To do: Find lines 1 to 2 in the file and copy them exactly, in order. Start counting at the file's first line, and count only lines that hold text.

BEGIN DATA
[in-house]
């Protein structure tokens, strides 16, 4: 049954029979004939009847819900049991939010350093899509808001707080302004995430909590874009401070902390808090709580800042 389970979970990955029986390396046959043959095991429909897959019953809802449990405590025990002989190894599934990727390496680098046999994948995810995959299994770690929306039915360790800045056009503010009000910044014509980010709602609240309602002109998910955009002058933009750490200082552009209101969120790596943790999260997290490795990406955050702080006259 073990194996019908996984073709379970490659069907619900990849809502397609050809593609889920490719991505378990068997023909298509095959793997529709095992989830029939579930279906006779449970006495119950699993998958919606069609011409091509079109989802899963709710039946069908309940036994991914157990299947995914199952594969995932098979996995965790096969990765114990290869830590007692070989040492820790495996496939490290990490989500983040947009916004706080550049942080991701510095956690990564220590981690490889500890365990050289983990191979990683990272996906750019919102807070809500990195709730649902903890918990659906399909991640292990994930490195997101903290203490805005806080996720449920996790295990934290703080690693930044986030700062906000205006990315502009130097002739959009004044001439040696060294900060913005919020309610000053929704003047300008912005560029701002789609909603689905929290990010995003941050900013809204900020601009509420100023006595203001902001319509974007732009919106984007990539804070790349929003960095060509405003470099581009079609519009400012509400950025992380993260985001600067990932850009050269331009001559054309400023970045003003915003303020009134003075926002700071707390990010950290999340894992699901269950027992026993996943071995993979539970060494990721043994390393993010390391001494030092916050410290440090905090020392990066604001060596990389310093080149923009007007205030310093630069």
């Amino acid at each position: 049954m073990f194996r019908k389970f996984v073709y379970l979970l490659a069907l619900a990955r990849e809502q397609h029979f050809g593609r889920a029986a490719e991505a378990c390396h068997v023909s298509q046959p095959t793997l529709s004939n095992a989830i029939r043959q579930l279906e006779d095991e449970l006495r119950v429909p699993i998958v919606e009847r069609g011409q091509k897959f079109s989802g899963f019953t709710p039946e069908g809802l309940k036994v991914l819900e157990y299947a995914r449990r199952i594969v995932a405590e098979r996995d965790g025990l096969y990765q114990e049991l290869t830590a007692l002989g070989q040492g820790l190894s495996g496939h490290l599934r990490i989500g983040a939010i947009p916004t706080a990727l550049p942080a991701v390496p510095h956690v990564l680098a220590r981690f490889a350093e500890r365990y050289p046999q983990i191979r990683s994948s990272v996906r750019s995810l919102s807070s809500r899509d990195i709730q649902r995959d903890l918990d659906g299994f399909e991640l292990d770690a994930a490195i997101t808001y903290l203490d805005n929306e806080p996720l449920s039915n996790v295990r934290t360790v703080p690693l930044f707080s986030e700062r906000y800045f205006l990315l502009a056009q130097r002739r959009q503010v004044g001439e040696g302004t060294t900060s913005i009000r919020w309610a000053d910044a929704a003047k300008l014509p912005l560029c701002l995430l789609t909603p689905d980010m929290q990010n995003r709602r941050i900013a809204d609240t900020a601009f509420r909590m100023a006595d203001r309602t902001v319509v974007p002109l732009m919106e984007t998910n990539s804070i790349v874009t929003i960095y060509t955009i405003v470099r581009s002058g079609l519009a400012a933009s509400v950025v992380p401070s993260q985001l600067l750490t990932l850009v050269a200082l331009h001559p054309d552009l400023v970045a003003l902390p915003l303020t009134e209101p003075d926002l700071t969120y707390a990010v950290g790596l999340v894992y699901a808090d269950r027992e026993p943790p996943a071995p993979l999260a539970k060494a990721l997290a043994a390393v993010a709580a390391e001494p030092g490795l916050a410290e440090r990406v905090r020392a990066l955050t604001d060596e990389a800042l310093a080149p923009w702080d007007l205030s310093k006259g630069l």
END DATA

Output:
[in-house]
């Protein structure tokens, strides 16, 4: 049954029979004939009847819900049991939010350093899509808001707080302004995430909590874009401070902390808090709580800042 389970979970990955029986390396046959043959095991429909897959019953809802449990405590025990002989190894599934990727390496680098046999994948995810995959299994770690929306039915360790800045056009503010009000910044014509980010709602609240309602002109998910955009002058933009750490200082552009209101969120790596943790999260997290490795990406955050702080006259 073990194996019908996984073709379970490659069907619900990849809502397609050809593609889920490719991505378990068997023909298509095959793997529709095992989830029939579930279906006779449970006495119950699993998958919606069609011409091509079109989802899963709710039946069908309940036994991914157990299947995914199952594969995932098979996995965790096969990765114990290869830590007692070989040492820790495996496939490290990490989500983040947009916004706080550049942080991701510095956690990564220590981690490889500890365990050289983990191979990683990272996906750019919102807070809500990195709730649902903890918990659906399909991640292990994930490195997101903290203490805005806080996720449920996790295990934290703080690693930044986030700062906000205006990315502009130097002739959009004044001439040696060294900060913005919020309610000053929704003047300008912005560029701002789609909603689905929290990010995003941050900013809204900020601009509420100023006595203001902001319509974007732009919106984007990539804070790349929003960095060509405003470099581009079609519009400012509400950025992380993260985001600067990932850009050269331009001559054309400023970045003003915003303020009134003075926002700071707390990010950290999340894992699901269950027992026993996943071995993979539970060494990721043994390393993010390391001494030092916050410290440090905090020392990066604001060596990389310093080149923009007007205030310093630069």